This was a moment amid the conviviality for D to tell me some things. I was telling him about the filioque clause. Knowing D's aversion to any talk of religion I said “You won’t be interested in this. Did you know that the Latin and Orthodox Christian Churches have been split for over 1300 years over whether the son – Jesus – is ‘of’ or ‘from’ the Holy Ghost?" I couldn’t even get that right but he took my point.
“This is a small island. People know what happens. You’ve got someone else to do your roof. You told me that. I can handle that. I’m … (what was the word he used?) … I’m broad shouldered (it was better than that)… but (he mentioned Y who’d also been on our roof) thought we had an agreement with you, which we did and now you’ve got someone else. He’s not well pleased, in fact if you were younger, he’d have done what that door did and more.’ I could not speak. ‘You're surprised at two churches splitting straws for a thousand years. Things like that start with a word - one gesture, one action in a small world. Take your decision about your roof. It’s not a problem for me, but for Y it’s different. Now if you’d refused to shake X’s hand that could have caused the same problem.’ I kept silent, chastened. Our exchange was over swiftly, but its import wasn't diluted by another hour of friendly conversation. It ached as I went to my warm bed and was reading Kevin Andrews on the Greek Civil War while Lin went on varnishing our stairs.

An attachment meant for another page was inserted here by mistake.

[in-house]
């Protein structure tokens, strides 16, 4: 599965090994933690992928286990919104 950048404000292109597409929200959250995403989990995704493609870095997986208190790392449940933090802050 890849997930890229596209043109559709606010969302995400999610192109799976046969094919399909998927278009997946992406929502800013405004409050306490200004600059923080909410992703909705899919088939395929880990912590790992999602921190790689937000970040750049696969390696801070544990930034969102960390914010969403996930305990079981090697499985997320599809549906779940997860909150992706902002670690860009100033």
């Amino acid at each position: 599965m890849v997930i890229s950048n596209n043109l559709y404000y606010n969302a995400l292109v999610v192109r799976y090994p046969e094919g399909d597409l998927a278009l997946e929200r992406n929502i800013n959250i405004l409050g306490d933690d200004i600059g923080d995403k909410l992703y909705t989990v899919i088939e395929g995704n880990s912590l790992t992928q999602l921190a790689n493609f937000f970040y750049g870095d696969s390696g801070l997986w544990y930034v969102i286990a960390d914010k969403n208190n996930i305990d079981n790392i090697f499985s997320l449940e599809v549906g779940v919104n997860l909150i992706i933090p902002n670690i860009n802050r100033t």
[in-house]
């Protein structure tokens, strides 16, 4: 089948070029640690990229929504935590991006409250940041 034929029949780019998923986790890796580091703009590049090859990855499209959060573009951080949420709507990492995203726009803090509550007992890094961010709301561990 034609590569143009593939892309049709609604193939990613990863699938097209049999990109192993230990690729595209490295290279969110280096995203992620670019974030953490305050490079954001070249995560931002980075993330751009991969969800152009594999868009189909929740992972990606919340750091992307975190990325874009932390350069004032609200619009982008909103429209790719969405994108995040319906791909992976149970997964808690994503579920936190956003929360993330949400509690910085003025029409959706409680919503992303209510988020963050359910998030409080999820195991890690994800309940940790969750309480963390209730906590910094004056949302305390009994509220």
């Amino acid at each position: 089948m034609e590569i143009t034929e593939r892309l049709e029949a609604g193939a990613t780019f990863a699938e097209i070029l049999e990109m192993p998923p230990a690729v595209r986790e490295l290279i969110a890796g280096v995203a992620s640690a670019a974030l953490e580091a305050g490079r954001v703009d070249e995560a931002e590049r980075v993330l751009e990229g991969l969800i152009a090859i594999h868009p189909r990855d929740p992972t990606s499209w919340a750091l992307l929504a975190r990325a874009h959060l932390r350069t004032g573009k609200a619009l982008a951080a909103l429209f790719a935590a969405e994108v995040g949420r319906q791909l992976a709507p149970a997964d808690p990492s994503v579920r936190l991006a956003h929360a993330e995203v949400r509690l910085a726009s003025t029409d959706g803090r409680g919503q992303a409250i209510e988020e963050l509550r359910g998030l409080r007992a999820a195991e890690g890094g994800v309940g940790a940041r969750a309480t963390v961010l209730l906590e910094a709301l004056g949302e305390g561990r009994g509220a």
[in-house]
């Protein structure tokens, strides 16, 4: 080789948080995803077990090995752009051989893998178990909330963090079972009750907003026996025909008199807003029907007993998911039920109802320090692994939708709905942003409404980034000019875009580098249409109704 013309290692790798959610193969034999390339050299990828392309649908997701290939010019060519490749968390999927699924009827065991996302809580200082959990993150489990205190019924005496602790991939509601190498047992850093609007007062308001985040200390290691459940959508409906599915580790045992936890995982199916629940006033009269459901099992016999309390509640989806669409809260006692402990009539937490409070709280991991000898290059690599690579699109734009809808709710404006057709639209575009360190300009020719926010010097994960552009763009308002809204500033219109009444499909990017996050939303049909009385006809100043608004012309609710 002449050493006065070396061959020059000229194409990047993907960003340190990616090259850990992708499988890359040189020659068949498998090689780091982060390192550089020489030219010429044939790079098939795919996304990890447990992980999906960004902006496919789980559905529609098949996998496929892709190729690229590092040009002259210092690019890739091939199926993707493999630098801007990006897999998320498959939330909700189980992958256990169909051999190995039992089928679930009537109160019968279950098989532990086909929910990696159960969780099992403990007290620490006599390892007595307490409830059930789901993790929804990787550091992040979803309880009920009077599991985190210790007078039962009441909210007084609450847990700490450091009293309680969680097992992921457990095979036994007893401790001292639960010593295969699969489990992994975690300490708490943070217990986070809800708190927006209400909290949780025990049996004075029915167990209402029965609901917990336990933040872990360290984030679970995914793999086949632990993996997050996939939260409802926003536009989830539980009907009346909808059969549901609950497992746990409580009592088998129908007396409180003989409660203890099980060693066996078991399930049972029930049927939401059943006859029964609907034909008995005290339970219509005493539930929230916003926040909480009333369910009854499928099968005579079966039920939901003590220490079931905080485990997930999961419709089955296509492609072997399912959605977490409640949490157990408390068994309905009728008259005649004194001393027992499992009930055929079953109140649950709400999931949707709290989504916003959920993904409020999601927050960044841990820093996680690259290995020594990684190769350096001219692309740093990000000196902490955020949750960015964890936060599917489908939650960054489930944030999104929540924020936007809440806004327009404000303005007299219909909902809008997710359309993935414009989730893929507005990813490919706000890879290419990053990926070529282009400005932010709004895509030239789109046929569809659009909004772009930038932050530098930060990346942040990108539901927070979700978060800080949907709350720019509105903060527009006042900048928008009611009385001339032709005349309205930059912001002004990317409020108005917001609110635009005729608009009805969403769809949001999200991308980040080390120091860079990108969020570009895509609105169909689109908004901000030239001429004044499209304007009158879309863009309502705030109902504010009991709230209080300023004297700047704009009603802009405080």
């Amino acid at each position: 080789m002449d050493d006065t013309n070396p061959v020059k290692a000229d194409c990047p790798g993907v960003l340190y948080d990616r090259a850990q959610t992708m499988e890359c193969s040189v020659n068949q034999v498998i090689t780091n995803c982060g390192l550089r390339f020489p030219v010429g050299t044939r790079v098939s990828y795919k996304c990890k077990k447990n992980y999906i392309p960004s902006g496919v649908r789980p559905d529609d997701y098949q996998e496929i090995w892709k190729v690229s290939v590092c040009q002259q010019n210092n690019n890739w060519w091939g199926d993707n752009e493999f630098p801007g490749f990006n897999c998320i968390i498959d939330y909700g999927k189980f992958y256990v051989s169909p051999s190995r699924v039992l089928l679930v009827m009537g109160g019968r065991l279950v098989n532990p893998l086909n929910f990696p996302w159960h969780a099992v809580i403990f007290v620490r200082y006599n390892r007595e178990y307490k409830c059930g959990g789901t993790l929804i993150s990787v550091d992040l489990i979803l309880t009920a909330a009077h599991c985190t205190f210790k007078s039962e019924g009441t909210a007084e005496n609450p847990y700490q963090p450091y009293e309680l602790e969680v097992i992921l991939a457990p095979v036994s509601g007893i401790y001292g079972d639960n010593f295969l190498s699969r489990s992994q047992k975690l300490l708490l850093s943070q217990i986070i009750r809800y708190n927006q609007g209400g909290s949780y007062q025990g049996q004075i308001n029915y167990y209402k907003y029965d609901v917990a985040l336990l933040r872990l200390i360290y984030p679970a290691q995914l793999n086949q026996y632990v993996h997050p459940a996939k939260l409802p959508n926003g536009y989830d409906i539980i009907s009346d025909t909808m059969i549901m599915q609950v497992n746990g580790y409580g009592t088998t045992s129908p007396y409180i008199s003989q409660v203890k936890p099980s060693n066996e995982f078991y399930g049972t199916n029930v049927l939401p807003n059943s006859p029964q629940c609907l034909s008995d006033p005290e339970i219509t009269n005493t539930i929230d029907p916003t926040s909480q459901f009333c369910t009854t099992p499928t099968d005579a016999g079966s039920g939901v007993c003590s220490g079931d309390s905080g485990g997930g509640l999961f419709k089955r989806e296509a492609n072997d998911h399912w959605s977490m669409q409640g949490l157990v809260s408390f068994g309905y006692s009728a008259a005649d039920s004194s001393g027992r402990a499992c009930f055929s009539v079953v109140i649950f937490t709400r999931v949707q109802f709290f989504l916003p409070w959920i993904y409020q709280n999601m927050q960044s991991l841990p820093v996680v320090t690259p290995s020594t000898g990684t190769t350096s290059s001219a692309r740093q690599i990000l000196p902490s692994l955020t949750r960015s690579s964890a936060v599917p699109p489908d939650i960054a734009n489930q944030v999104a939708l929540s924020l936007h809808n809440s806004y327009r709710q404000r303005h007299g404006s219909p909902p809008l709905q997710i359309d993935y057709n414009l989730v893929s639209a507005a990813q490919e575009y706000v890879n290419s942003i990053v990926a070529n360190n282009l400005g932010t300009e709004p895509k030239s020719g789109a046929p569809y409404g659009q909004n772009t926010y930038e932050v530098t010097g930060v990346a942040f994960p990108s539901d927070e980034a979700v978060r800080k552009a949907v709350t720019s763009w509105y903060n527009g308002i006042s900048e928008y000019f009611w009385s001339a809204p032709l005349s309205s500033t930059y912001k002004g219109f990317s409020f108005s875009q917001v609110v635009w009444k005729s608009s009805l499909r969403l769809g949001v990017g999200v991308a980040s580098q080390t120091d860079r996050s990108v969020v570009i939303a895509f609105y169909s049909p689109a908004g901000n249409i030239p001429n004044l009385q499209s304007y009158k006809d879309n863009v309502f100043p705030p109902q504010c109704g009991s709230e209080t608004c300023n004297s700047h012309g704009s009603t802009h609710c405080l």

'When the wood faileth, the fire shall go out: and when the talebearer is taken away, contentions shall cease. As coals are to burning coals, and wood to fire, so an angry man stirreth up strife.' Proverbs 26:20-21

'Even so the tongue is a little member, and boasteth great things. Behold, how great a matter a little fire kindleth!' James 3:5-6